Richard laughed.  ‘A one-armed drummer?  Now who’s living in the eighties.'”  (page 141-2 ARC)

There is a great deal to love about this novel, but it also has flaws from dialogue that goes on too long about mundane details and goodbyes to too many sex scenes in a row.  Readers will be captivated by the tension created by the music world and what it does to the relationships of these characters, especially as Richard’s sexual prowess is ramped up a few notches as a rock star drummer.  But even Rigaud’s characterizations of tensions within a band — from the jealousy drummers feel about the frontmen/women to the worries of female bands about making it without being asked for sexual favors — ring true.

Fitzwilliam Darcy Rock Star by Heather Lynn Rigaud has created a modern retelling of Pride & Prejudice, but Austen purists beware, this is not the same chaste Darcy and Elizabeth you know from Austen’s novel.  Many of the elements that keep Darcy and Elizabeth apart are still here — misunderstandings and words spoken without much thought injure each of them quickly — but Elizabeth is not as self-assured as she is in Austen’s work and Jane is more confident here.  Charlotte is the most changed, cast as a wild woman who secretly wants a fairy-tale ending, though with herself in charge.

Readers looking for a hard and fast look at the music world and the corruption and benefits it can bring will enjoy Rigaud’s unique perspective and characterizations.  Take a ride on the groupie bus and enjoy the Slurry and Long Borne Suffering tour.  Fitzwilliam Darcy Rock Star by Heather Lynn Rigaud is a whirlwind of emotions, sex, and satisfaction.

About the Author:

Heather Lynn Rigaud spends much of her time thinking about how Regency-era characters would exist now, and how a wife and mother would have lived in the past. She is a professional writer with degrees in music therapy and teaching who lives with her husband and two sons in Kingston, New York.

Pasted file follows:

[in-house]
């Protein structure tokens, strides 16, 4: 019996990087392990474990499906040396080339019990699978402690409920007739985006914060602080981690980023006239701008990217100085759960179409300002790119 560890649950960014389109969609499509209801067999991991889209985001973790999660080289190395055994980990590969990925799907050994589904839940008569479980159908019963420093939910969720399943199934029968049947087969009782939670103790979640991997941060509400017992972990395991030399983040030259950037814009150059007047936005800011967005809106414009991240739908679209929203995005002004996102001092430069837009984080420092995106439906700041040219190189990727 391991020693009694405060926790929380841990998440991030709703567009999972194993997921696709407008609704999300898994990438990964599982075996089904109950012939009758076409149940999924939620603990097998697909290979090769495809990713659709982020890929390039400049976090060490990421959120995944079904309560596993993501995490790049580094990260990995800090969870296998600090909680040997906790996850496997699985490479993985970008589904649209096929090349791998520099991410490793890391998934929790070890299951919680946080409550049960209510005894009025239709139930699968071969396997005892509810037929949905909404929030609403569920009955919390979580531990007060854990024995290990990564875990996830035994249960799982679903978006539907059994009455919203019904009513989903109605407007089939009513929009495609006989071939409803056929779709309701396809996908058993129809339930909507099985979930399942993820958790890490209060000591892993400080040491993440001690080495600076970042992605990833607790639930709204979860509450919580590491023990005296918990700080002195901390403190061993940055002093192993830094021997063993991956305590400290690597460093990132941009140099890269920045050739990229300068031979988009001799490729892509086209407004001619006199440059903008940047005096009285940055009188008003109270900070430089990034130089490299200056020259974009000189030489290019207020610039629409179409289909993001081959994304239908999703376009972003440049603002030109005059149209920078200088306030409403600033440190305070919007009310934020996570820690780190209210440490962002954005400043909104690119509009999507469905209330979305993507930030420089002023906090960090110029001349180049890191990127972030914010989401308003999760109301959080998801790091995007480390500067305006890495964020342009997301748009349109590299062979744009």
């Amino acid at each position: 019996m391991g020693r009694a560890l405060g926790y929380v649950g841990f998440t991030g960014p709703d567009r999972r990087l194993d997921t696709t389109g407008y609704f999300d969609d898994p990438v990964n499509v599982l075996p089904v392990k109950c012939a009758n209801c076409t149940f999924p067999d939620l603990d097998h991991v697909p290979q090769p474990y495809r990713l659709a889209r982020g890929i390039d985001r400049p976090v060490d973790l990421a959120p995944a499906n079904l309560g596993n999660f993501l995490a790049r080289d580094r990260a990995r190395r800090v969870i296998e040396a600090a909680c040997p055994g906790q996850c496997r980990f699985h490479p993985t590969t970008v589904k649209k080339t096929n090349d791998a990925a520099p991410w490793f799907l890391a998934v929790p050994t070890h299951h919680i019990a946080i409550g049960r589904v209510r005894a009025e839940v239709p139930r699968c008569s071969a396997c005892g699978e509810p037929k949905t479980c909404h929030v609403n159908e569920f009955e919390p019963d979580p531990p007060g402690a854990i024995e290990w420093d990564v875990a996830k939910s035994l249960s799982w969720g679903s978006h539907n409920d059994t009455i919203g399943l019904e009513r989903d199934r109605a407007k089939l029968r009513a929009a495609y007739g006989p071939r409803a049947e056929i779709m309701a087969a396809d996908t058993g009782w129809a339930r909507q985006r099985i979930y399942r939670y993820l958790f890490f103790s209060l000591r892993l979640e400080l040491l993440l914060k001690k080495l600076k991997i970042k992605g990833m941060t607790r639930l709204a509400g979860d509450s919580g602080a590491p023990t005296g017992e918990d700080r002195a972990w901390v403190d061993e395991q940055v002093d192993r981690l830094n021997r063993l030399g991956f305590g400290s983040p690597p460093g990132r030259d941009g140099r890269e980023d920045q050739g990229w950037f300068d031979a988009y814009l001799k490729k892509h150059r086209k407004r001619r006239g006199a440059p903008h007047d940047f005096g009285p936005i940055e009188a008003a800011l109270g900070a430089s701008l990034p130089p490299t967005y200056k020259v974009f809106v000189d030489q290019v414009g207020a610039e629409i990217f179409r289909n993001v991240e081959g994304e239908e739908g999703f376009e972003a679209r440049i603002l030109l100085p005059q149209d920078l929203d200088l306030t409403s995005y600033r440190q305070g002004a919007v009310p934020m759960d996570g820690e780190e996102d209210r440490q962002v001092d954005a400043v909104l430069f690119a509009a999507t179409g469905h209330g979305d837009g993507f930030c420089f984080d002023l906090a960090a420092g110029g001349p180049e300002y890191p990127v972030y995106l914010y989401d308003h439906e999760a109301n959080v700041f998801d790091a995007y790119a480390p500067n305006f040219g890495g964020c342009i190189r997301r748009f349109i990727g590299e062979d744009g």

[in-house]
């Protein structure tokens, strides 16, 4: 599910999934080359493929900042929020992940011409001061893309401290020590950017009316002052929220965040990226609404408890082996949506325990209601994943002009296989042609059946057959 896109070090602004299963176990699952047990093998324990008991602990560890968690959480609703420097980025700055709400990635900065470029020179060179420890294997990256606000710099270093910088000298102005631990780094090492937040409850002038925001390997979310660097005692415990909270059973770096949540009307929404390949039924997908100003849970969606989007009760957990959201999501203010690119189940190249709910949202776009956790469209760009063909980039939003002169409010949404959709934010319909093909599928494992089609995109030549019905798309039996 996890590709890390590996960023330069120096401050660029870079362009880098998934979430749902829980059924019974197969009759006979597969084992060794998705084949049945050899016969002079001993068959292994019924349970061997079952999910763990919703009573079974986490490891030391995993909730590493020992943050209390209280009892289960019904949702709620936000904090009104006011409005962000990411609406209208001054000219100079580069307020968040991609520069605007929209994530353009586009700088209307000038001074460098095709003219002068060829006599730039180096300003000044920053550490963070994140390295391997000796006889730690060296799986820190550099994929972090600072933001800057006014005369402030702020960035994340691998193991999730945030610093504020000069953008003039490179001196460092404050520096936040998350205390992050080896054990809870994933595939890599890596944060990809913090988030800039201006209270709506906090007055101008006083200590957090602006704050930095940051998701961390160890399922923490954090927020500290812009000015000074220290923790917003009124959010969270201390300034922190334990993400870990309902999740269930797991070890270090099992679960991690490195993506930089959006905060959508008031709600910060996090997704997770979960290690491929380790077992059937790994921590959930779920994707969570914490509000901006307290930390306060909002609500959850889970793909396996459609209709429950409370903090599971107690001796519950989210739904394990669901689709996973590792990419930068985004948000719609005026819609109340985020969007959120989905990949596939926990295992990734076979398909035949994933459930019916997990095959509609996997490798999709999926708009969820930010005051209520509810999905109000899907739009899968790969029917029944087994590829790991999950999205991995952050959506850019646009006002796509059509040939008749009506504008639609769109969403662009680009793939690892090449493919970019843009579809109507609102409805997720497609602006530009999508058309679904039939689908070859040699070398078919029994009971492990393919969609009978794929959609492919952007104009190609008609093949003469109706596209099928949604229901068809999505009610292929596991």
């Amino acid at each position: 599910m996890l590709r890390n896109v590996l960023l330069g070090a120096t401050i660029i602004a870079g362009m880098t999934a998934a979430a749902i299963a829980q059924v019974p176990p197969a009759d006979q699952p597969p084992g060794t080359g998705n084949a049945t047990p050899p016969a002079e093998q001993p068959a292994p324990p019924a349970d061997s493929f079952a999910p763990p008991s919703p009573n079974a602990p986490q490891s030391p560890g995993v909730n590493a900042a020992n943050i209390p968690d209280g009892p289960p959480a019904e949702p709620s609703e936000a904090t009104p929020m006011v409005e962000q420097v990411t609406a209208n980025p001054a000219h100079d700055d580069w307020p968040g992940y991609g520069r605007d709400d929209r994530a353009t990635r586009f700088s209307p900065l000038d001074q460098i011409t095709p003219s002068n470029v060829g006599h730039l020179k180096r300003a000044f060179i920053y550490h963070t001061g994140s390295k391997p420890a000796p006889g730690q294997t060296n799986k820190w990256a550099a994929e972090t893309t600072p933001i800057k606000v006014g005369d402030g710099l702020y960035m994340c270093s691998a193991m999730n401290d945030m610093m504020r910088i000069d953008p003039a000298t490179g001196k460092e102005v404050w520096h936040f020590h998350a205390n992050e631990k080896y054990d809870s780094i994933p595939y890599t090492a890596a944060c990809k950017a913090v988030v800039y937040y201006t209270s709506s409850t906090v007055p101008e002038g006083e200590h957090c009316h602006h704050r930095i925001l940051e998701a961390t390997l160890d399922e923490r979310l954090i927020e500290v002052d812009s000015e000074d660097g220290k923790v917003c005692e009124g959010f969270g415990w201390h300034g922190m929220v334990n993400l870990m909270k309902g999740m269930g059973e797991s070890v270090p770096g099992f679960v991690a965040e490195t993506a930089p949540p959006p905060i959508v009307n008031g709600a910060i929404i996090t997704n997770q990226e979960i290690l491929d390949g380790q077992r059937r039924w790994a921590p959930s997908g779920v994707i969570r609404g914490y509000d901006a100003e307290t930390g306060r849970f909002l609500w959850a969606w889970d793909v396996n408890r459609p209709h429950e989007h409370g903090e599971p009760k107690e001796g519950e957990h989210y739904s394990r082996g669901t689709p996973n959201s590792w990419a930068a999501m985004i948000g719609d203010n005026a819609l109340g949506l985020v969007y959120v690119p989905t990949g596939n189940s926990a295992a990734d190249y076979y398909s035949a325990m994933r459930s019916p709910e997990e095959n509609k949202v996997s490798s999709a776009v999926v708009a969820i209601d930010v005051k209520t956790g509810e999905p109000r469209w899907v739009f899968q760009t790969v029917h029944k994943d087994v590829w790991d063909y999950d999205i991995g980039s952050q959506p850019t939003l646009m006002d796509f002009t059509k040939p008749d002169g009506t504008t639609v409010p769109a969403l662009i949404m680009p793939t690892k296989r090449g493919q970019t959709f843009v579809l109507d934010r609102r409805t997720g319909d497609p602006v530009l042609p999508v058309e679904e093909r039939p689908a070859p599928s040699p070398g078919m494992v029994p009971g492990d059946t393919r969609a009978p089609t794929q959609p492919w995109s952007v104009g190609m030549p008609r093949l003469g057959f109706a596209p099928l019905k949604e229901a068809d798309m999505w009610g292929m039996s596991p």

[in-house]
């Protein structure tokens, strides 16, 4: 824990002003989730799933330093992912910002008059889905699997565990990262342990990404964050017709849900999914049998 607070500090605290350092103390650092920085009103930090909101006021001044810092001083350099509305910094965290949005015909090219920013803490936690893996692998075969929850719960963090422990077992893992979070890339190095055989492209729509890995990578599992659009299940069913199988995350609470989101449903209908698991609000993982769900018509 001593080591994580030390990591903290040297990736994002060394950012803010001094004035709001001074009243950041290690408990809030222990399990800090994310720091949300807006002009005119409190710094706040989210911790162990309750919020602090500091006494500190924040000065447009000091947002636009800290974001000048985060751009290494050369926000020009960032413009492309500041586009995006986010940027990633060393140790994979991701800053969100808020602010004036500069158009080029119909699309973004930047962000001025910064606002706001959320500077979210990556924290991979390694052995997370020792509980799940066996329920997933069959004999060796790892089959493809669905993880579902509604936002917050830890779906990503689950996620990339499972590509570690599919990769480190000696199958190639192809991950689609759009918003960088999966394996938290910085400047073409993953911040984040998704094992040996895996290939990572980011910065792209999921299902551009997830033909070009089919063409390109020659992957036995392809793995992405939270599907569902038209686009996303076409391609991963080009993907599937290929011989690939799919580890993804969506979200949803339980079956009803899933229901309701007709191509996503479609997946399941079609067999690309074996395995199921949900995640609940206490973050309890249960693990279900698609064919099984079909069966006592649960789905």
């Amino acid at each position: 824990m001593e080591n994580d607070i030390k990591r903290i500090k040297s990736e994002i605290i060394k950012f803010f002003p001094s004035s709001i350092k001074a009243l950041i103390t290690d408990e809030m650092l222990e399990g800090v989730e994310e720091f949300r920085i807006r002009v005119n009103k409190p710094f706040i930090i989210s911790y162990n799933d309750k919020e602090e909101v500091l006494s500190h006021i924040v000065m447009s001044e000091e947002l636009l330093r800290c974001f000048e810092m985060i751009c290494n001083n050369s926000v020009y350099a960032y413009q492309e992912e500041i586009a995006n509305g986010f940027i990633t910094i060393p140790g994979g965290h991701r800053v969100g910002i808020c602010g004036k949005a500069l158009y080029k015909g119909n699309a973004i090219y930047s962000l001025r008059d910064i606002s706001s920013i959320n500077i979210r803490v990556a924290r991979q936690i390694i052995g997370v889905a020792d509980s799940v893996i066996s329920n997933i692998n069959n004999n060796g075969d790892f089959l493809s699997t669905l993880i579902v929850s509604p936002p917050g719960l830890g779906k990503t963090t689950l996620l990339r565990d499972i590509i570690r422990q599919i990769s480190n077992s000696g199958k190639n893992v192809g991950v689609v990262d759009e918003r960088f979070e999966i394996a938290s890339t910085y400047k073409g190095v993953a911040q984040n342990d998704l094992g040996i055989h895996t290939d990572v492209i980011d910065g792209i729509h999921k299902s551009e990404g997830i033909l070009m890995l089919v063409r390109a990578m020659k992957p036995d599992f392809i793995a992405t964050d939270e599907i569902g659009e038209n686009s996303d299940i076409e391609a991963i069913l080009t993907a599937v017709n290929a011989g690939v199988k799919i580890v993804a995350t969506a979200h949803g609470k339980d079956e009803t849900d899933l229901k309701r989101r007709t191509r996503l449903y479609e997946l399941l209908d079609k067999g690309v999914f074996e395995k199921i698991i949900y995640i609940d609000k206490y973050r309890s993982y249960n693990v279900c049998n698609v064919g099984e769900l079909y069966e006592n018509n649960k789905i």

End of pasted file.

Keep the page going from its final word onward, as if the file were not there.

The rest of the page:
1. Okay, now I’m on the fence about this one. At first I was really excited about it because – Austen & music? Totally up my alley. But… I’m generally not a fan of excessive sexytimes. Hmm… I’m probably not going to rush out to buy it, but if I happen to stumble across it at the library I’ll most likely pick it up.

  2. I love Kathy’s comment! LOL But I think it *would* bother *me*!

  3. I don’t think you could have a book about rock stars without sex, so I don’t think that would bother me

    • I think as long as you expect it up front, you won’t be bothered by it. But it does get graphic…and some harsh language is used.

  4. I was one of those readers who thought there were too many sex scenes. I get that it’s rock ‘n roll, it’s gritty and raw, but after the first couple of sex scenes, it grew tiring. Still, I thought the story itself was fun, and my favorite characters were Charlotte and Richard.

    • I expected the sex scenes just from the description of the book and what I’ve heard about real rock stars lives….lol they seem to have sex with anything that walks…at least the men do. I do think that the language used in the sex scenes should have been modified a bit depending on the characters…